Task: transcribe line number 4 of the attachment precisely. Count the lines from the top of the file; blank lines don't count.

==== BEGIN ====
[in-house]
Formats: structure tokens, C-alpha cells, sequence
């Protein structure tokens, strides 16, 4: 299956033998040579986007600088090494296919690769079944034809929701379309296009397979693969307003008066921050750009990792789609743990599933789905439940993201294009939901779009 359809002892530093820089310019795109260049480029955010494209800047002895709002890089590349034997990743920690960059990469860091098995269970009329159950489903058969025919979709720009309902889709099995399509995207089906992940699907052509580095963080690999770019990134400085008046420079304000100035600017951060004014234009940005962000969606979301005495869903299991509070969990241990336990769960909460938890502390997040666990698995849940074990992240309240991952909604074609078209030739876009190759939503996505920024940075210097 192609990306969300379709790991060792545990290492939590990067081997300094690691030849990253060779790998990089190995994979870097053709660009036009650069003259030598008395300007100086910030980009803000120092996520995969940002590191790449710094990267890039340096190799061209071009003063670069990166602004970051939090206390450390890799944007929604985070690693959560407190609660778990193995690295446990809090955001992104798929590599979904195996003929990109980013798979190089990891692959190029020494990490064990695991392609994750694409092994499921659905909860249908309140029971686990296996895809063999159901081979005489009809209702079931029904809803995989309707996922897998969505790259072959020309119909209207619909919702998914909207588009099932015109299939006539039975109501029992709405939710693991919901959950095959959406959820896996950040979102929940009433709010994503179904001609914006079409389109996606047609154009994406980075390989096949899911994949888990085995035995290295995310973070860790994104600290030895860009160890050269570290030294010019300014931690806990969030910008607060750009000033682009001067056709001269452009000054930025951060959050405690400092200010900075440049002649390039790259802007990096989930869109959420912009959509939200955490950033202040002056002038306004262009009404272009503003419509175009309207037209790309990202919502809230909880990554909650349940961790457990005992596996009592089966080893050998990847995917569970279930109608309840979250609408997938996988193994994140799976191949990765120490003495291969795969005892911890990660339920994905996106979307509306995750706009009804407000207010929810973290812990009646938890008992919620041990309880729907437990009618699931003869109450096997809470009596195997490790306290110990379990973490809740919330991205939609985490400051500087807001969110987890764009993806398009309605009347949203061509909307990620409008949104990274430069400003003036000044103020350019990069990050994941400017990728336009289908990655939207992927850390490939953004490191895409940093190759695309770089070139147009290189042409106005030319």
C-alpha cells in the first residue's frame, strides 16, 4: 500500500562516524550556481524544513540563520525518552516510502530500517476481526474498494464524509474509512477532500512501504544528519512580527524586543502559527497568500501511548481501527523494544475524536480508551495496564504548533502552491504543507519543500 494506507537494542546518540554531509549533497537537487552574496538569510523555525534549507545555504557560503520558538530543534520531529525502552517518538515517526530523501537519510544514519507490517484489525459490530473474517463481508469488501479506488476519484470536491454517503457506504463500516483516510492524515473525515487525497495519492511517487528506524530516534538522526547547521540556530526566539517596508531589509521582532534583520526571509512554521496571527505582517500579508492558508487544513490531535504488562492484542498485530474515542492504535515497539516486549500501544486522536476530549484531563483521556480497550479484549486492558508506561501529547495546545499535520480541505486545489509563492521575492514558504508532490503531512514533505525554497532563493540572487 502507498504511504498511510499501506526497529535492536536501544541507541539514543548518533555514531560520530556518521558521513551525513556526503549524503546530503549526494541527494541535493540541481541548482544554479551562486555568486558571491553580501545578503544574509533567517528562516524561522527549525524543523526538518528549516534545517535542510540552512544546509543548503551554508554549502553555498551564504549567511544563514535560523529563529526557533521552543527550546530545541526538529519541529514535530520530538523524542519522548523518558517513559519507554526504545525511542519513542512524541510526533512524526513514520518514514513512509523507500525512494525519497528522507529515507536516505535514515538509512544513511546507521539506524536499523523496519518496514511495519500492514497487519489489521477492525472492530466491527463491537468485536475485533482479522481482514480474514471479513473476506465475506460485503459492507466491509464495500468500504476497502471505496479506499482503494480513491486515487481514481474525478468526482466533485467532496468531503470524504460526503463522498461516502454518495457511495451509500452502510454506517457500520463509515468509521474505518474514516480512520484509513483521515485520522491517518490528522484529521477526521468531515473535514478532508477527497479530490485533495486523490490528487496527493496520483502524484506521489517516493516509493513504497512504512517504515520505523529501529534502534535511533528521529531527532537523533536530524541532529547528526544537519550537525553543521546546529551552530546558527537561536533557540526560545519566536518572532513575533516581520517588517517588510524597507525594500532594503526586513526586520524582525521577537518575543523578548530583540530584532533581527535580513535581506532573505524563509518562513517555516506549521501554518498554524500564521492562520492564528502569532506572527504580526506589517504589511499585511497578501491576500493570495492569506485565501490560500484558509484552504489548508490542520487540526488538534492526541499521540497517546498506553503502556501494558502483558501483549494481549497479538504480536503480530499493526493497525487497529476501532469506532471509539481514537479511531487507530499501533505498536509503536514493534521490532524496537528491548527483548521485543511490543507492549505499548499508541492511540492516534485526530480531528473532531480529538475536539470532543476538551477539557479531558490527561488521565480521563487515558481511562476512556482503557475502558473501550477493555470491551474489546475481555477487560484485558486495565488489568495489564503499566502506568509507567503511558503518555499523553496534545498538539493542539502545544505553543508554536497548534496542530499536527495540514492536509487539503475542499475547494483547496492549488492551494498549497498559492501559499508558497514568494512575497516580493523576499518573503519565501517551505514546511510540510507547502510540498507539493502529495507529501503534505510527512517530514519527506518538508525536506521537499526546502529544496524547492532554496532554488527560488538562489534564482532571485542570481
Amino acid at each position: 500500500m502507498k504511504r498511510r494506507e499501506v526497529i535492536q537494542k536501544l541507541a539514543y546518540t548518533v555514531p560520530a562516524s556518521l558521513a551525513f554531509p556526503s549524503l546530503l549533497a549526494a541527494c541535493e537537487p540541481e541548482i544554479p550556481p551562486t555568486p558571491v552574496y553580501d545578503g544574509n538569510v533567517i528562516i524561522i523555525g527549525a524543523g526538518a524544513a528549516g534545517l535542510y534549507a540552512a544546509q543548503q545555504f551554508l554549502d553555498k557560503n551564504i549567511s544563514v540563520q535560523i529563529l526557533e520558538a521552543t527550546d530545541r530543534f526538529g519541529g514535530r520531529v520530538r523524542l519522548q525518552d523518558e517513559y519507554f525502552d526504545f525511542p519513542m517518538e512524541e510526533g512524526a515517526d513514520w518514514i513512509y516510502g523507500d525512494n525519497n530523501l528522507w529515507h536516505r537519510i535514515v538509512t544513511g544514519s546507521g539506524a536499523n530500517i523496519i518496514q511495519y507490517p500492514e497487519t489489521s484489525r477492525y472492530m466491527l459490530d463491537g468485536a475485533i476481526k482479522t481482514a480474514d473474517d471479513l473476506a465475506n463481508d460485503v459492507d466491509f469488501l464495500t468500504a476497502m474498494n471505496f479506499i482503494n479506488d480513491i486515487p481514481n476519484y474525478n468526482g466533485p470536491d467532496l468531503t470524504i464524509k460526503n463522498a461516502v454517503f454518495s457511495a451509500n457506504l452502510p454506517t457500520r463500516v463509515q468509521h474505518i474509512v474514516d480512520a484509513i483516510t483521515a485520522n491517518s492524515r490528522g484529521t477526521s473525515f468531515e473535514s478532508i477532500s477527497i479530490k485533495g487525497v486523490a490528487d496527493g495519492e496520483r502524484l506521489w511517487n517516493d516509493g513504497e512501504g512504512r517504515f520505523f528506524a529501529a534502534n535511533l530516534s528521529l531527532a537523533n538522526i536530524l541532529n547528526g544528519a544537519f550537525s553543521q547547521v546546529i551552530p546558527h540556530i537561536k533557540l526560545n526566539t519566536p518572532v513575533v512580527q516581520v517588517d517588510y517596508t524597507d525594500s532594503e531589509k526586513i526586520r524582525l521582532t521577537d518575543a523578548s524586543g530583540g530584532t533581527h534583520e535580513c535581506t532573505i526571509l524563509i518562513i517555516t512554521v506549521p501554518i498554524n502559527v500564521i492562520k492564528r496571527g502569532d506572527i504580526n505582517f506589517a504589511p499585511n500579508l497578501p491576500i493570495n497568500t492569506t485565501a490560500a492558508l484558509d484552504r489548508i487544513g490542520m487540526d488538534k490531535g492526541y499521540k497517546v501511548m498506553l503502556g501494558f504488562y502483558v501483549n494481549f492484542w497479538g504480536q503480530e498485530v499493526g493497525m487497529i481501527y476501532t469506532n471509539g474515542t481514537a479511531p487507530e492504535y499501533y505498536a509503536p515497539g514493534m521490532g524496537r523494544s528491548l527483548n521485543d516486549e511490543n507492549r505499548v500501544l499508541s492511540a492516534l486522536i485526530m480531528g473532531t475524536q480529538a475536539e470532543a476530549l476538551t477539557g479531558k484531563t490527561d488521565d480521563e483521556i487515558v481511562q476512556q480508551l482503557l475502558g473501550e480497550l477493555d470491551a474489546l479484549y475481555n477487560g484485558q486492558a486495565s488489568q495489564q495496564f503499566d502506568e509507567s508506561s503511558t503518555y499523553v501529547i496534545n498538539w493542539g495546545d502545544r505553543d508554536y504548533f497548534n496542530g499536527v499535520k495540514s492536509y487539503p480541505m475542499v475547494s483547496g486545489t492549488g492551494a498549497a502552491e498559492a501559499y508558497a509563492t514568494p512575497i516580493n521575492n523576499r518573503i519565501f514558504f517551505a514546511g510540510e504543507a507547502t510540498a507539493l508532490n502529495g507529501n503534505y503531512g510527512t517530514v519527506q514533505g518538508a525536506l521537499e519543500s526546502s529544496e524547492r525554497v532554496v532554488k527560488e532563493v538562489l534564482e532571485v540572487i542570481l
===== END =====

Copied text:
C-alpha cells in the first residue's frame, strides 16, 4: 500500500562516524550556481524544513540563520525518552516510502530500517476481526474498494464524509474509512477532500512501504544528519512580527524586543502559527497568500501511548481501527523494544475524536480508551495496564504548533502552491504543507519543500 494506507537494542546518540554531509549533497537537487552574496538569510523555525534549507545555504557560503520558538530543534520531529525502552517518538515517526530523501537519510544514519507490517484489525459490530473474517463481508469488501479506488476519484470536491454517503457506504463500516483516510492524515473525515487525497495519492511517487528506524530516534538522526547547521540556530526566539517596508531589509521582532534583520526571509512554521496571527505582517500579508492558508487544513490531535504488562492484542498485530474515542492504535515497539516486549500501544486522536476530549484531563483521556480497550479484549486492558508506561501529547495546545499535520480541505486545489509563492521575492514558504508532490503531512514533505525554497532563493540572487 502507498504511504498511510499501506526497529535492536536501544541507541539514543548518533555514531560520530556518521558521513551525513556526503549524503546530503549526494541527494541535493540541481541548482544554479551562486555568486558571491553580501545578503544574509533567517528562516524561522527549525524543523526538518528549516534545517535542510540552512544546509543548503551554508554549502553555498551564504549567511544563514535560523529563529526557533521552543527550546530545541526538529519541529514535530520530538523524542519522548523518558517513559519507554526504545525511542519513542512524541510526533512524526513514520518514514513512509523507500525512494525519497528522507529515507536516505535514515538509512544513511546507521539506524536499523523496519518496514511495519500492514497487519489489521477492525472492530466491527463491537468485536475485533482479522481482514480474514471479513473476506465475506460485503459492507466491509464495500468500504476497502471505496479506499482503494480513491486515487481514481474525478468526482466533485467532496468531503470524504460526503463522498461516502454518495457511495451509500452502510454506517457500520463509515468509521474505518474514516480512520484509513483521515485520522491517518490528522484529521477526521468531515473535514478532508477527497479530490485533495486523490490528487496527493496520483502524484506521489517516493516509493513504497512504512517504515520505523529501529534502534535511533528521529531527532537523533536530524541532529547528526544537519550537525553543521546546529551552530546558527537561536533557540526560545519566536518572532513575533516581520517588517517588510524597507525594500532594503526586513526586520524582525521577537518575543523578548530583540530584532533581527535580513535581506532573505524563509518562513517555516506549521501554518498554524500564521492562520492564528502569532506572527504580526506589517504589511499585511497578501491576500493570495492569506485565501490560500484558509484552504489548508490542520487540526488538534492526541499521540497517546498506553503502556501494558502483558501483549494481549497479538504480536503480530499493526493497525487497529476501532469506532471509539481514537479511531487507530499501533505498536509503536514493534521490532524496537528491548527483548521485543511490543507492549505499548499508541492511540492516534485526530480531528473532531480529538475536539470532543476538551477539557479531558490527561488521565480521563487515558481511562476512556482503557475502558473501550477493555470491551474489546475481555477487560484485558486495565488489568495489564503499566502506568509507567503511558503518555499523553496534545498538539493542539502545544505553543508554536497548534496542530499536527495540514492536509487539503475542499475547494483547496492549488492551494498549497498559492501559499508558497514568494512575497516580493523576499518573503519565501517551505514546511510540510507547502510540498507539493502529495507529501503534505510527512517530514519527506518538508525536506521537499526546502529544496524547492532554496532554488527560488538562489534564482532571485542570481